Mike Mills’ debut 2005 feature “Thumbsucker” encapsulated the early 21st-century American indie movement in a nutshell: a quirky, whimsical comedy/drama about a sympathetic, oddball outsider, a cast chock full of excellent character actors, an oh-so-clever script, a shakable but ultimately optimistic worldview. It was yet another entry in the Wes Anderson school of charmingly idiosyncratic storytelling, a barrage of films that has included “Juno,” “Rocket Science,” “City Island,” “Me and You and Everyone We Know” (directed by Mills’ wife, Miranda July), and recent entries like “Cedar Rapids” and the upcoming “Terri.” Don’t get me wrong, I highly recommend “Thumbsucker;” its eccentricities came not from a Diablo Cody-esque desire to demonstrate its own cuteness, but a sense that Mills simply wasn’t taking himself too seriously.
It’s that self-conscious avoidance of solemnity that keeps Mills’ sophomore feature “Beginners” from falling into any of many potential pitfalls. Semi-autobiographical, “Beginners” deals with Oliver (Ewan McGregor), a graphic designer who must cope with the consecutive revelations that his 75-year old father Hal (Christopher Plummer) a) was a closeted homosexual his entire married life, and b) is now gravely ill. Considering that, it’s a wonder that “Beginners” manages not to become a film that is either about “ZOMG GAY PEOPLE” or “WAAHH CANCER IS SAD.” Eschewing the most obvious avenues, Mills instead keeps the focus very tight on Oliver and his emotional struggles. Since Oliver is Mills’ personal surrogate, I suppose this direction should be more selfish than surprising. But there is a poignancy to Oliver’s story, a resonance beyond a son just embracing his father’s sexuality (in fact, the way “Beginners” employs homosexuality as a major plot point and yet makes it a complete thematic non-issue is extremely refreshing).
For Oliver, it’s not the fact that his father is gay that bothers him; it’s the idea that his parents may have stuck in a loveless marriage for so many years, denying themselves a true shot at happiness. That nagging sense of betrayal has clearly haunted Oliver for years, even before Hal’s revelation; “Beginners” leaps back and forth between three different time periods (Oliver and Hal during Hal’s sickness, Oliver after Hal’s death, and flashbacks to Oliver’s childhood), and the uniting factor is Oliver’s melancholic gaze and shuffling, puppy dog demeanor. Oliver has wandered sadly from one relationship to the next, afraid of commitment because he’s so sure things will never work out.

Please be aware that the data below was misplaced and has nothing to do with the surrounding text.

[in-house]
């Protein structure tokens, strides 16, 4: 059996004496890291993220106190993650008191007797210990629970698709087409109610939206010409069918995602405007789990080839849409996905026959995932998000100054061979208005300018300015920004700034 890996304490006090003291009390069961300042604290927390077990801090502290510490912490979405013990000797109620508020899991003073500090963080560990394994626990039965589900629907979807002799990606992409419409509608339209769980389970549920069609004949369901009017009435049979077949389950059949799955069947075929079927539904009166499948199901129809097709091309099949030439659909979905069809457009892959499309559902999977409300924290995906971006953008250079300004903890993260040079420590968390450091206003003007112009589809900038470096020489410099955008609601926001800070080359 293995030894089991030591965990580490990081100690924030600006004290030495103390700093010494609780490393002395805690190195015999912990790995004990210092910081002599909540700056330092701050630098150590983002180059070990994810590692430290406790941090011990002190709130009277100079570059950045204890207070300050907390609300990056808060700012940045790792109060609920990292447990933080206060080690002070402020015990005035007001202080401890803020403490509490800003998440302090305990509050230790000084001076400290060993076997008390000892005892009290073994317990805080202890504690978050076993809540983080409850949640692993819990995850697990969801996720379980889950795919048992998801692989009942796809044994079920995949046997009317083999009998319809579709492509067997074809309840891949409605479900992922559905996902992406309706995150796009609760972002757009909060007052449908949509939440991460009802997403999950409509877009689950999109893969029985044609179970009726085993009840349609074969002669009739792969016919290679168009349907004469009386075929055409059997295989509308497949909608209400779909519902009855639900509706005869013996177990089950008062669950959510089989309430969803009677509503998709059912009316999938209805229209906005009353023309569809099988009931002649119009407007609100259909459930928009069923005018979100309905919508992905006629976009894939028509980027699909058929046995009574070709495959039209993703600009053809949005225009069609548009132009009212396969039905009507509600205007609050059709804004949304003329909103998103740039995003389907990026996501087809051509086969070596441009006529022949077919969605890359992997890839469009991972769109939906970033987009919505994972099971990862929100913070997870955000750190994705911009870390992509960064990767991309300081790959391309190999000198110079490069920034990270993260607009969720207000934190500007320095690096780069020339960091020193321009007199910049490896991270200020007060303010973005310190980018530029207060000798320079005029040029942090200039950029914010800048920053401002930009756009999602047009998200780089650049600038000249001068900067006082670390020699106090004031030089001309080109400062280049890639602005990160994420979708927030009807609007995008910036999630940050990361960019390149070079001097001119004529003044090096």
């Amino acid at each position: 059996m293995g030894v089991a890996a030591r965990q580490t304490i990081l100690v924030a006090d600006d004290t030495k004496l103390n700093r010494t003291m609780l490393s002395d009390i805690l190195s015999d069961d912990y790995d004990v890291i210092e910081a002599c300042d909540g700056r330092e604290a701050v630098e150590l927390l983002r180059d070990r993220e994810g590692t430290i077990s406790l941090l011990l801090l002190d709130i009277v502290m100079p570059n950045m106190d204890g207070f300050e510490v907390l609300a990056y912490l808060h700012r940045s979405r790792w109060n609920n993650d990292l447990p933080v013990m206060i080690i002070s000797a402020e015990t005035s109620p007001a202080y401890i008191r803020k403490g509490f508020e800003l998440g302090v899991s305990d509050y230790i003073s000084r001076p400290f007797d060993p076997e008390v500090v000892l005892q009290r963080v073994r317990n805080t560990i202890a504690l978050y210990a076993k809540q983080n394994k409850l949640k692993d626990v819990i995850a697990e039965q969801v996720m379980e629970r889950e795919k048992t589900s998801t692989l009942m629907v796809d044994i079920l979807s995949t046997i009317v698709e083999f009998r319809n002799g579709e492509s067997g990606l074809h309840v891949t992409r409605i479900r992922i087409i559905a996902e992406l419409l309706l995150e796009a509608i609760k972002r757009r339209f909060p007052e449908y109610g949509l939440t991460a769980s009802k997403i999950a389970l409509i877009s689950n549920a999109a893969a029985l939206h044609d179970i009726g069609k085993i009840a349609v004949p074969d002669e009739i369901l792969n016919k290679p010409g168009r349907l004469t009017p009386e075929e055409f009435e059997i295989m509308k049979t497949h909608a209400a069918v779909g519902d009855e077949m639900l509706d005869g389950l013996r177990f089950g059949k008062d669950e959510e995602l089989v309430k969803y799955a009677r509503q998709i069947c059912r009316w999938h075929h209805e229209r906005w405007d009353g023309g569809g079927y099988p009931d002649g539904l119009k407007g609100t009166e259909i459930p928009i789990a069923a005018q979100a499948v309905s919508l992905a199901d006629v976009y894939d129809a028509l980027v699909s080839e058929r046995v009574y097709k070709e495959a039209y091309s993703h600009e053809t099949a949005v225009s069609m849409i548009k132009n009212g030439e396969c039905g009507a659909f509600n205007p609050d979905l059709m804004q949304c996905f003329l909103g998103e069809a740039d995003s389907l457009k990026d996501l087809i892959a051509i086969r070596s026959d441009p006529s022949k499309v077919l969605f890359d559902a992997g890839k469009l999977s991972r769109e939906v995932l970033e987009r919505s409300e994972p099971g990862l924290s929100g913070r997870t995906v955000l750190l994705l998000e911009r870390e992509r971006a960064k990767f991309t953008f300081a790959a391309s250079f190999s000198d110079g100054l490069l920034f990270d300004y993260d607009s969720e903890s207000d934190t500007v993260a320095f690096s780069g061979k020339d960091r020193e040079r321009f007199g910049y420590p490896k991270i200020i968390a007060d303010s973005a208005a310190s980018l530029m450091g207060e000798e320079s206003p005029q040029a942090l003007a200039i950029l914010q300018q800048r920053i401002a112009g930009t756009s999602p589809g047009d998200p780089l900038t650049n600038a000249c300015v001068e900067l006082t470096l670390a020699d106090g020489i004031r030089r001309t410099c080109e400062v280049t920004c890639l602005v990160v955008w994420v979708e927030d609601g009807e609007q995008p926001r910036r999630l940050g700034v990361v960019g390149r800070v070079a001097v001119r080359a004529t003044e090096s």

Enter: that most convenient, illogical of indie movie stock characters, yes, it’s the Manic Pixie Dream Girl!! She’s gorgeous, charming, completely unattached and of course, completely into you and your emotional neediness. All you need is a proper Meet Cute (in this case, an inexplicable costume party), and you’re on your way!
OK, sorry, I’m being rather harsh (no, I’m not) on Anna (Mélanie Laurent), the French actress with whom Oliver begins a love affair a few months after his father’s passing. Anna is nowhere near as infuriatingly imaginary as Natalie Portman in “Garden State” or Kirsten Dunst in “Elizabethtown;” Mills gives her more baggage and a more rounded personality than those waifs, even if her very existence still strikes us as rather wishful thinking. Anna doesn’t make the film careen off the rails the way she could’ve, but the relationship between her and Oliver does drag on a bit too long (and I’m incredibly patient when it comes to anything involving Laurent).
In the casting of Laurent and her on-screen doppelganger, we can see where Mills breaks with the American-indie mold and seeks out other influences: namely, European cinema. In its subtlety, quietly sorrowful atmosphere and general lack of conflict or confrontation, “Beginners” feels decidedly…French. Technically, you have to define “Beginners” as heartfelt and optimistic; in the end, as the title implies, it’s all about how it’s never too late to start over, to find the life you’re looking for. But this disclosure doesn’t feel as satisfying as it would in your typical Hollywood flick. Like the European auteurs, Mills doesn’t gloss over the loneliness and suffering that we’ll all encounter along our road to happiness. Hey, at least there is happiness at some point. That’s more than Bergman ever managed.
Countering that sobering sense of realism, Mills has certainly retained plenty of his indie appeal. A subtitled terrier, some amusing (and remarkably moving) stream-of-consciousness narration by Oliver, and a few memory-testing camera tricks demonstrate that Mills’ style from “Thumbsucker” has not been completely abandoned, but has simply matured. Again, Mills avoids the trap of getting too caught up in these gimmicks, just employing them enough to balance out Oliver’s dejection.
Plummer’s performance has been singled out, and the veteran Brit does deserve high praise for not making Hal a 100% genial, adorable old man. Yes, Hal suddenly embracing his sexuality leads to some amusing situations, but there are some lingering questions – why did he stick in such an unfulfilling marriage for so long? If it was for Oliver’s sake, they seem to have kept up the charade for longer than necessary. Did he lack the courage to come out until his wife had died? Plummer brings that slight touch of human fallibility to the role that keeps Hal believable.
Meanwhile, McGregor has a great face for emotive distress, but I was particularly impressed by Mary Page Keller as Georgia, Oliver’s mother, whose brief flashback appearances are a clinic in dissatisfaction. Laurent…well, she certainly has the least to work with (“Some people think things will never work out…others of us…believe in magic” **HUURGHHH**), and does what she can. But something tells me Miranda July might want to lock that shit down.
Now in indie theaters.
Verdict: 3 1/2 out of 4 stars